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Sunflowers Documentary Review

★★★★

Directed by: David Bickerstaff

Starring: Jamie De Courcey, Louis Van Tilborgh, Martin Bailey

 

Anyone familiar with Vincent van Gogh knows how breathtaking his paintings are and how tragic his life was. While he was alive, his work didn’t fetch him commercial success. He suffered from depression and cared less for his physical health. To mend himself mentally, he took up painting and loaded his canvas with brightness and optimism. But we know his life only descended into madness. After his friendship with Gauguin terminated, he dissevered his ears and was committed to psychiatric hospitals. On 29 July 1890, Van Gogh died from the wounds he inflicted upon his body by means of suicide.


With Sunflowers, director David Bickerstaff imparts valuable insights into the art and the artist. He takes us on tour inside the National Gallery of London, the Neue Pinakothek in Munich, the Sompo Museum of Art in Tokyo, the Philadelphia Museum of Art, and the Van Gogh Museum in Amsterdam. We go to these places to marvel at the paintings of sunflowers. These are Van Gogh’s Sunflowers, and we come to know a great deal about its history and why he chose to depict these flowers.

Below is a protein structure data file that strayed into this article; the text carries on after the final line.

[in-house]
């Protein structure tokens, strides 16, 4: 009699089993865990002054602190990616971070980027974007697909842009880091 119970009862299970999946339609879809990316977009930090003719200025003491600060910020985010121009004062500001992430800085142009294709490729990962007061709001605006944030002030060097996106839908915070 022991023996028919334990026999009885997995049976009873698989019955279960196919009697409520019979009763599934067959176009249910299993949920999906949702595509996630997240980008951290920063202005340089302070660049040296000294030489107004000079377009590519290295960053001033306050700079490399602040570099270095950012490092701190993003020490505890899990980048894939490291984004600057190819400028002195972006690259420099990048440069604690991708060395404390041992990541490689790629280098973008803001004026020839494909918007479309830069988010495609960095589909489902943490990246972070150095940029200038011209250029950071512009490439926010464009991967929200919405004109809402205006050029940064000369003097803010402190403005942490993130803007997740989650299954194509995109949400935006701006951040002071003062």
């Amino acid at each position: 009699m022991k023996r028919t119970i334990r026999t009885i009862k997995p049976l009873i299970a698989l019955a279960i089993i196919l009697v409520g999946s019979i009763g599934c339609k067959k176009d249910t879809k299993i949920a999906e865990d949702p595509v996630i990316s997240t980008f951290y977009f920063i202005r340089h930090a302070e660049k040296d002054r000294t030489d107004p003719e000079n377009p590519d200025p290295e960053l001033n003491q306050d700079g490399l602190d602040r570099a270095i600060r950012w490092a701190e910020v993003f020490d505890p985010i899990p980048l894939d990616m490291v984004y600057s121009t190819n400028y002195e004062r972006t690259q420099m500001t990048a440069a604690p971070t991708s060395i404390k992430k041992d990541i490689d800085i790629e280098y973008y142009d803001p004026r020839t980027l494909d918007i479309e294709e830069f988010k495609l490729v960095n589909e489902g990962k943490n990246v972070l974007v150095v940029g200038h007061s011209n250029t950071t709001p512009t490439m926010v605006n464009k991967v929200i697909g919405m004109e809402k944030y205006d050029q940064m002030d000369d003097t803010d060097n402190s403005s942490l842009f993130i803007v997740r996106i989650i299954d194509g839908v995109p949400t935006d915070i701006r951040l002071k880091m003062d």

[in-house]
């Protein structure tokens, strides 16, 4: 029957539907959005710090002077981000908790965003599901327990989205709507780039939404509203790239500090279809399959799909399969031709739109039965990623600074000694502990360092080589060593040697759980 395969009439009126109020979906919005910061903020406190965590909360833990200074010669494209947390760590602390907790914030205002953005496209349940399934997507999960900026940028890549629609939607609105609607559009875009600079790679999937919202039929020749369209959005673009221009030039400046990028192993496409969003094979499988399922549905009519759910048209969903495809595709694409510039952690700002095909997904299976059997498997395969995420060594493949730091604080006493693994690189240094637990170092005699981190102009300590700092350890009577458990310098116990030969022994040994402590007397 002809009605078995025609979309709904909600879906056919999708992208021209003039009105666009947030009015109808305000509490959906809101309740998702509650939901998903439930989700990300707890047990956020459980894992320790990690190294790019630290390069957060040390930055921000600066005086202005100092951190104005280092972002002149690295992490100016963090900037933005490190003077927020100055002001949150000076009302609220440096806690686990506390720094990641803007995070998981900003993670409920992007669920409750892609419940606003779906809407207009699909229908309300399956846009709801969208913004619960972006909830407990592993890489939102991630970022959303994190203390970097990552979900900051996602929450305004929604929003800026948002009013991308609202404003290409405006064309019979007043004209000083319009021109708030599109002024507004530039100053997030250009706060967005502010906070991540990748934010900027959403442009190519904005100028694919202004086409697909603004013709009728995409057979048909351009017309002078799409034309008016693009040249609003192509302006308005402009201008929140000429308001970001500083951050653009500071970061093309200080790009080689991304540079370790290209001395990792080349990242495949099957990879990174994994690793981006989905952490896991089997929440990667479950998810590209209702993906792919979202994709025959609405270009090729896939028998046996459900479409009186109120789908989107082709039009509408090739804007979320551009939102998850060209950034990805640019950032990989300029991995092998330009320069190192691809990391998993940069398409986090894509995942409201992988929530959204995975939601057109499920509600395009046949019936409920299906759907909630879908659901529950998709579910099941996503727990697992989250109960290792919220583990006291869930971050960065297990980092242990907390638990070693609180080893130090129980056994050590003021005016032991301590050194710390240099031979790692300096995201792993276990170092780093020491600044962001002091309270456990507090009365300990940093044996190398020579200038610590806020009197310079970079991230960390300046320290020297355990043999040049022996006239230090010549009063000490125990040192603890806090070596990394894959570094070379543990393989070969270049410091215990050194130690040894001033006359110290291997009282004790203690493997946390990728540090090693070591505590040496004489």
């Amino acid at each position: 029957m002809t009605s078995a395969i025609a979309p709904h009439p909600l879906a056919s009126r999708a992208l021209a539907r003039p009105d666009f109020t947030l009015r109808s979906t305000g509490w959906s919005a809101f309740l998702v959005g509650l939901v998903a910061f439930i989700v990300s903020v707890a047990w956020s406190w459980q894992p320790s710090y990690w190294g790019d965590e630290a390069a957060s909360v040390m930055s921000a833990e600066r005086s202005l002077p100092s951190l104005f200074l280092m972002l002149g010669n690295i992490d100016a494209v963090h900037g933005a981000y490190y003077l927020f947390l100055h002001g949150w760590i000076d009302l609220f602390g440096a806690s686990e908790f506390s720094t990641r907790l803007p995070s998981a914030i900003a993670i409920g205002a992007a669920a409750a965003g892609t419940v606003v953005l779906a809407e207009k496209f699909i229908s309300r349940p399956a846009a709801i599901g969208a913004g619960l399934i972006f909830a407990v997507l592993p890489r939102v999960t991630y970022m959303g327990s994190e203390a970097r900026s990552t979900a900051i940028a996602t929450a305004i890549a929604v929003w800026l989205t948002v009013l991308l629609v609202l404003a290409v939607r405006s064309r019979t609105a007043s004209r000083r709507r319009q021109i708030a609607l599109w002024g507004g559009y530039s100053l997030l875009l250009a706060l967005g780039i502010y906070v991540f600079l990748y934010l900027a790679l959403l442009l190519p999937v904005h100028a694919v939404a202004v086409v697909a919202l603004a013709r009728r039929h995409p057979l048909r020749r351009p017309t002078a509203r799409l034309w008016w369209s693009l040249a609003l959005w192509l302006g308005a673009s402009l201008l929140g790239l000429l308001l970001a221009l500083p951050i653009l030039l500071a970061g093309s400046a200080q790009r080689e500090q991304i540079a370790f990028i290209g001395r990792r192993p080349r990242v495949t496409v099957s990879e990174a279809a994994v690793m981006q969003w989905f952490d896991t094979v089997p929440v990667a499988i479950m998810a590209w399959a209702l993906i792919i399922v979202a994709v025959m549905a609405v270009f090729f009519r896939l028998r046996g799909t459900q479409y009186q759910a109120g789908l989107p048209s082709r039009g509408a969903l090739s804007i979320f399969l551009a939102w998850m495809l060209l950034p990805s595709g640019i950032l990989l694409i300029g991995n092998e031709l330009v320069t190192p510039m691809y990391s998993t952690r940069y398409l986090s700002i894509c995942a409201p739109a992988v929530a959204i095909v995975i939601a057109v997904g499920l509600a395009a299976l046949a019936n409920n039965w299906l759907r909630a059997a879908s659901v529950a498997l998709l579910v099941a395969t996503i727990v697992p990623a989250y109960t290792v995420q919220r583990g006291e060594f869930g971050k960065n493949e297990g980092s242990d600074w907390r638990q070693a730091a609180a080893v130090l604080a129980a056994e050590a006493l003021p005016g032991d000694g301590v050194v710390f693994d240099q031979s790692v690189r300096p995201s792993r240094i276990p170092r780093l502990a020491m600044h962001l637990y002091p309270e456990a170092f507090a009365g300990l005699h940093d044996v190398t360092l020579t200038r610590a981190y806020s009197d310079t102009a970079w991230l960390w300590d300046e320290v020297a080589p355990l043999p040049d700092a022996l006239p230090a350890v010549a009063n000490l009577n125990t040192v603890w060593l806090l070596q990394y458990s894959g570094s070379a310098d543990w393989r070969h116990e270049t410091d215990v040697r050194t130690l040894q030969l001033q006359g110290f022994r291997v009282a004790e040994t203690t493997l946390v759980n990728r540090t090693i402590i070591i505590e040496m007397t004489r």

Van Gogh was experimenting with colors when he was putting sunflowers on his canvas. He had made various versions of sunflowers against distinct backgrounds. One of them went to an unknown American collector while another, obtained by a Japanese collector, got destroyed in a U.S. air raid.


When the camera reaches close to the sunflowers, you witness fine details and the beauty in them. No wonder Van Gogh was inspired by them. The sunflowers get so near to the screen that you reckon you could touch them with your fingers. As an expert informs us about its texture and structure, you unmistakably identify every part he says and admire the flower’s splendor. In the process, a popular myth is busted: Sunflowers do not follow the movement of the sun.


Fans and those who are interested in art would surely have a good time with Sunflowers. But I think the general audience too should give it a try. The documentary does not merely celebrate the achievements of an influential personality. But also raises curtains to show how he worked and how his work is now preserved by these museums. It’s worth walking into this virtual exhibition, and I am sure you won’t come out disappointed.


In UK Cinemas on Tuesday 8th June


 



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